Also Known As: Cyclophosphamide, Endoxan, Neosar, Procytox, Revimmune, Cytophosphane
Cyclophosphamide (INN, trade names Endoxan, Cytoxan, Neosar, Procytox, Revimmune), also known as cytophosphane, is a nitrogen mustard alkylating agent, from the oxazophorines group.
An alkylating agent adds an alkyl group (CnH2n+1) to DNA. It attaches the alkyl group to the guanine base of DNA, at the number 7 nitrogen atom of the imidazole ring.
It is used to treat various types of cancer and some autoimmune disorders. It is a "prodrug"; it is converted in the liver to active forms that have chemotherapeutic activity.
The main use of cyclophosphamide is with other chemotherapy agents in the treatment of lymphomas, some forms of brain cancer, leukemia and some solid tumors. It is a chemotherapy drug that works by slowing or stopping cell growth.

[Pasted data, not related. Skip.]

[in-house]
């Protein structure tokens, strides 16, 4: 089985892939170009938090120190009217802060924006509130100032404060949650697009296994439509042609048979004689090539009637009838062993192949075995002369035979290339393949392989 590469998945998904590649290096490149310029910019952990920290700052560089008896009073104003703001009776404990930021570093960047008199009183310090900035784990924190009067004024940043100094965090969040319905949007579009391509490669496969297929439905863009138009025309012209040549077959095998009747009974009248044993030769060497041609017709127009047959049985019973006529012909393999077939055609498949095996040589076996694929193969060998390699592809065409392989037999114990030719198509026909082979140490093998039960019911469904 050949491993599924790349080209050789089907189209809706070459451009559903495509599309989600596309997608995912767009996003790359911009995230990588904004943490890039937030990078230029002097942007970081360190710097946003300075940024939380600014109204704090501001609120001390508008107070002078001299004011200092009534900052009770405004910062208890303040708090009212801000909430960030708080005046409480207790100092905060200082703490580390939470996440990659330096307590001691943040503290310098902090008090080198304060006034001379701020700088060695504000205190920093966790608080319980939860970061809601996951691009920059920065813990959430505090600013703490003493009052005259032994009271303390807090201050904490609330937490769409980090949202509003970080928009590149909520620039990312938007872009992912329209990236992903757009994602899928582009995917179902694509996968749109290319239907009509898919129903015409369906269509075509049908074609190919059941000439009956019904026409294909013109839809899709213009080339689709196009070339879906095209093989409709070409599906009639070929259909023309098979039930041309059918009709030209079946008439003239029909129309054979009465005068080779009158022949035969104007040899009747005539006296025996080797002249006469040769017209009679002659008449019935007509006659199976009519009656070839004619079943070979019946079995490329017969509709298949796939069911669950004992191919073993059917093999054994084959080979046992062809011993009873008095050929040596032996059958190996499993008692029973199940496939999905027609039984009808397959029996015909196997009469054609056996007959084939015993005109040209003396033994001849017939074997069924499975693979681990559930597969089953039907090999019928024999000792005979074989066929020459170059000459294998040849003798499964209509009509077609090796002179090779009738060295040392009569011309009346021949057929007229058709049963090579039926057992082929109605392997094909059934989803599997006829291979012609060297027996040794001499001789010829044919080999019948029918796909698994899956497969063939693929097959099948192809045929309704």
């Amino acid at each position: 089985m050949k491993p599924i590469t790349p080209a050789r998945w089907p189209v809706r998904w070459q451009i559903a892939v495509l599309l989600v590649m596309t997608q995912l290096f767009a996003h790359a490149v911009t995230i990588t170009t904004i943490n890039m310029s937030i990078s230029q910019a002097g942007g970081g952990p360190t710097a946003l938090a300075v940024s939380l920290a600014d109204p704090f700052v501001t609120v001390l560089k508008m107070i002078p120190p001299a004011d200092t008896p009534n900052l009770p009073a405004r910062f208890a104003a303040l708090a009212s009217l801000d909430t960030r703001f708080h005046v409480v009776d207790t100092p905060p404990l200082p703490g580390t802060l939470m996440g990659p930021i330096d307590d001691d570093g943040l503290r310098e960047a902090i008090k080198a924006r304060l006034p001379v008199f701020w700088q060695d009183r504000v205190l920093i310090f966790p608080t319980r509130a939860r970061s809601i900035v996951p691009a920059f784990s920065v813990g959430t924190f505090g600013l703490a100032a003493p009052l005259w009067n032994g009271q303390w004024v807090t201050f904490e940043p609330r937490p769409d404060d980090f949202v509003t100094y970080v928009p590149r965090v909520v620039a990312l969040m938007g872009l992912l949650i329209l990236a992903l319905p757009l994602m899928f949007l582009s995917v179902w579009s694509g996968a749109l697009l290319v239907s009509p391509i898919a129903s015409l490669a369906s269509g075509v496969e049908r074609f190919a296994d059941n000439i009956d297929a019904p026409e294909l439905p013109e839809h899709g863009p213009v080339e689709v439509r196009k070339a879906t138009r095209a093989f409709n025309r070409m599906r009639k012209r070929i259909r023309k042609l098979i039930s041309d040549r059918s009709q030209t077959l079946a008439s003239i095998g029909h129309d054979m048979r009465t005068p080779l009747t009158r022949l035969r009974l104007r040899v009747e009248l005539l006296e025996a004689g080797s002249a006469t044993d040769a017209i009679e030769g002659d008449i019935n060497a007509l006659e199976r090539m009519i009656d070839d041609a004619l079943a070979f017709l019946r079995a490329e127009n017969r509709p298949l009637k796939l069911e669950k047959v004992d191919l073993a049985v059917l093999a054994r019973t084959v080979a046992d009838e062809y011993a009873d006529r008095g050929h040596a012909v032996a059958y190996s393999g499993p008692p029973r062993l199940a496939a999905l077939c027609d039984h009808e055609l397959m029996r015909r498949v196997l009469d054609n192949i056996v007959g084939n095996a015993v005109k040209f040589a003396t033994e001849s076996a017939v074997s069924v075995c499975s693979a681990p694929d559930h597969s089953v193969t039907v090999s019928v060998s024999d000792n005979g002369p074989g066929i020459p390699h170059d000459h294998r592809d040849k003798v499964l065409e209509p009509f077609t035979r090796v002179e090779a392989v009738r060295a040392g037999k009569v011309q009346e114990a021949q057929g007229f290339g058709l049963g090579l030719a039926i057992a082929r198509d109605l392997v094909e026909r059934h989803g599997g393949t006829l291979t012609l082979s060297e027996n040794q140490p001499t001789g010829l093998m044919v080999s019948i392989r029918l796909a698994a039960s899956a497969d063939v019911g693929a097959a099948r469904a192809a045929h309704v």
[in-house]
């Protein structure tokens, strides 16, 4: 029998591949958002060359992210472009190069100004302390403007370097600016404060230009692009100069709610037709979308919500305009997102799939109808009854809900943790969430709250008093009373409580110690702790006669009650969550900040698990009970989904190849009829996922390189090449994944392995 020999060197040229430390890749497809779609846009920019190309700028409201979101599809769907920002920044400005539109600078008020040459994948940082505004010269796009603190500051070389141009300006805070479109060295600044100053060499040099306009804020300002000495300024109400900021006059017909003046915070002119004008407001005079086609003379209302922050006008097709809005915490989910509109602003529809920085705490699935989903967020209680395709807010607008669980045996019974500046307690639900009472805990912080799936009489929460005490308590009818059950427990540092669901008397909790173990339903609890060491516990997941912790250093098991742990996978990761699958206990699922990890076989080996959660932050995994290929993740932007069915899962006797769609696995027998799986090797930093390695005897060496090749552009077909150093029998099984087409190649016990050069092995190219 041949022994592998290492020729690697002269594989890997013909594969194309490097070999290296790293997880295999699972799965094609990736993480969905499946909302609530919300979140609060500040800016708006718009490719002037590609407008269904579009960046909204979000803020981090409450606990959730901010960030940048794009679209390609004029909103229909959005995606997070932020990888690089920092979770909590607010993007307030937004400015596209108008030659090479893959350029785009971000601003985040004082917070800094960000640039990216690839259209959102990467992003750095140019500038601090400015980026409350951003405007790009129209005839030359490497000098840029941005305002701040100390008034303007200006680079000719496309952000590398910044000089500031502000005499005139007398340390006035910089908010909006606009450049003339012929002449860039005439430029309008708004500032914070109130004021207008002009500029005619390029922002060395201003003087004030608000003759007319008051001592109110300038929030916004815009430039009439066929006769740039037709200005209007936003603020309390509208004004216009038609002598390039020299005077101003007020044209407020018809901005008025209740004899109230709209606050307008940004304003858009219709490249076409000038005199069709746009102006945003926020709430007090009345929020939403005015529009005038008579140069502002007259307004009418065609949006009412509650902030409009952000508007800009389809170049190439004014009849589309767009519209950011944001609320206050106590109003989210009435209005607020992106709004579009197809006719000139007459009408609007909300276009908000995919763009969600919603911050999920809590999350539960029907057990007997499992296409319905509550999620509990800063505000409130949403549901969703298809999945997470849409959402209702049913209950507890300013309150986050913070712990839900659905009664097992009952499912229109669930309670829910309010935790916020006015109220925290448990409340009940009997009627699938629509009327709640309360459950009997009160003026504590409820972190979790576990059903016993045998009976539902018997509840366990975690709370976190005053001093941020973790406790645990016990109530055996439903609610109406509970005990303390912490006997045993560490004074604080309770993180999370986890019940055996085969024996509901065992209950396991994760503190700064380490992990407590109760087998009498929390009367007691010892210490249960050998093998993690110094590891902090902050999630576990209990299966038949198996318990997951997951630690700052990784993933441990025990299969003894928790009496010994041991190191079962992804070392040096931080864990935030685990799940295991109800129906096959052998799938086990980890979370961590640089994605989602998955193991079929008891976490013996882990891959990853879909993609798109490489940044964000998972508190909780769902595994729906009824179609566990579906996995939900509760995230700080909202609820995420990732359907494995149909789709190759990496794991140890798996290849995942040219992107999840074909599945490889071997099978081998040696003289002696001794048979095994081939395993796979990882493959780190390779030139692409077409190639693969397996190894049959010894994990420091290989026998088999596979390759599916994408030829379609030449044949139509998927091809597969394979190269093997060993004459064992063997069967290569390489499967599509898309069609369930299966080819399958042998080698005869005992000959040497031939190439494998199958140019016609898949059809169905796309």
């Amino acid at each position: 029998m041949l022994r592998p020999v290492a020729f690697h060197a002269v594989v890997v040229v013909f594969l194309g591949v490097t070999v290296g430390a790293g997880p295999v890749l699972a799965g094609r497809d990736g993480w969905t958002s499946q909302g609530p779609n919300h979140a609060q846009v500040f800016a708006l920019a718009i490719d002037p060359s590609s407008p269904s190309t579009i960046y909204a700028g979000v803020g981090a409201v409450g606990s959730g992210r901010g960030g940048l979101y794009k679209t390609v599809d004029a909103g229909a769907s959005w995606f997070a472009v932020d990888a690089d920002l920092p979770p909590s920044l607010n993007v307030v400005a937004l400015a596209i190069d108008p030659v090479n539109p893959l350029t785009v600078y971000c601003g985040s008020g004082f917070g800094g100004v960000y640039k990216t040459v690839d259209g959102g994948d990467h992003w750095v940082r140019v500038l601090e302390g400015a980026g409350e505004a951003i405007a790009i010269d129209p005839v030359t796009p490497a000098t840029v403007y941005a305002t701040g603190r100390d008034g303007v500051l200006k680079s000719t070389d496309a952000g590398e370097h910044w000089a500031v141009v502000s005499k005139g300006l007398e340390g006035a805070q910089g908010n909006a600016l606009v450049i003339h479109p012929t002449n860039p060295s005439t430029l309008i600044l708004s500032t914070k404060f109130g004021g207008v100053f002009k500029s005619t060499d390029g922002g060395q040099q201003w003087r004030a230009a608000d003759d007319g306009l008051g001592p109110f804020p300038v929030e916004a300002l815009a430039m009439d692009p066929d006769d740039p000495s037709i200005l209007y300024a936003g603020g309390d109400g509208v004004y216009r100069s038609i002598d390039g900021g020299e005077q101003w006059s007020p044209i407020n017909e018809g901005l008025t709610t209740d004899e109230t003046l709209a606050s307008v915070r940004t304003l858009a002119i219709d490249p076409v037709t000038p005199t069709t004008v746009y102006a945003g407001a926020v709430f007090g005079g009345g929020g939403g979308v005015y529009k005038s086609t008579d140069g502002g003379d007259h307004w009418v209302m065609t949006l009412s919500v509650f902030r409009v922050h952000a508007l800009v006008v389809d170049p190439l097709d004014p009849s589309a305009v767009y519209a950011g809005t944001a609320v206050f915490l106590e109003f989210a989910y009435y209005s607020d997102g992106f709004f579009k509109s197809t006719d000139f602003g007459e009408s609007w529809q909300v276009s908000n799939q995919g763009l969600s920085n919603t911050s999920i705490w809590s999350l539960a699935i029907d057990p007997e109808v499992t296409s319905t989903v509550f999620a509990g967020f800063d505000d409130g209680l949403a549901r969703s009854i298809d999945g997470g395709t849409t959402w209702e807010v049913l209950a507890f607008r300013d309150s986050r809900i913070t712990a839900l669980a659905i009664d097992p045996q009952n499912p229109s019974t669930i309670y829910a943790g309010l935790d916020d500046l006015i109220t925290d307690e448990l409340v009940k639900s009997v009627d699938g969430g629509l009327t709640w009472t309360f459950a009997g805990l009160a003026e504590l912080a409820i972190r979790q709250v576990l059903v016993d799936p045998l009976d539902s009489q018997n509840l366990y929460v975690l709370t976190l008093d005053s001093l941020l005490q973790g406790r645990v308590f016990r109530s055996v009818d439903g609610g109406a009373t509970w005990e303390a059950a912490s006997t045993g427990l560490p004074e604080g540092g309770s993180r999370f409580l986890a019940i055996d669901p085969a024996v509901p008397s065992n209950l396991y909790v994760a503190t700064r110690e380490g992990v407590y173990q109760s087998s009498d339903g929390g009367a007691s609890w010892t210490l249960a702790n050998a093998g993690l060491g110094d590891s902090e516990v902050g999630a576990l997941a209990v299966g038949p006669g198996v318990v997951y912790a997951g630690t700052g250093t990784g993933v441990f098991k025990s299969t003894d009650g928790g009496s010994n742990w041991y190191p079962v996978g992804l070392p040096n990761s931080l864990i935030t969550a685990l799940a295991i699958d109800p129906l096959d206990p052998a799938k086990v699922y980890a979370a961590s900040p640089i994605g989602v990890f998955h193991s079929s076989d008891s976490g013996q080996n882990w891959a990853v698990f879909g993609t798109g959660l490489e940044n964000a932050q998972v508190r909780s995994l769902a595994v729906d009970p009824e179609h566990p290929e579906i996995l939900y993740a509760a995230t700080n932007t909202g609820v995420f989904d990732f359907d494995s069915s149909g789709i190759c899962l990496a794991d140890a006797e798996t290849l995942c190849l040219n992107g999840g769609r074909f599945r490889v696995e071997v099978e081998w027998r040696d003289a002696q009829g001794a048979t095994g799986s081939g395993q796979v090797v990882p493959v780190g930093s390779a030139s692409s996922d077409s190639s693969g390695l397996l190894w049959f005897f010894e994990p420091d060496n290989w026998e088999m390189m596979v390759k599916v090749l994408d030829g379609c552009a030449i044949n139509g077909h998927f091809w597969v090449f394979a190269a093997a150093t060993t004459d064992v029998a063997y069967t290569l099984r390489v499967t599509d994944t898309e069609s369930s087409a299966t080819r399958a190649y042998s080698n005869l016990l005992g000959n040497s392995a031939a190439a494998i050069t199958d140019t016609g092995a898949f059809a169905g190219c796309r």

Cyclophosphamide also decreases the immune system's response to various diseases and conditions. Therefore, it has been used in various non-neoplastic autoimmune diseases where disease-modifying antirheumatic drugs (DMARDs) have been ineffective. For example, systemic lupus erythematosus with severe lupus nephritis may respond to pulsed cyclophosphamide (in 2005, however, standard treatment for lupus nephritis changed to mycophenolic acid from cyclophosphamide). Cyclophosphamide is also used to treat minimal change disease, severe rheumatoid arthritis, Wegener's granulomatosis (with trade name Cytoxan), and multiple sclerosis (with trade name Revimmune).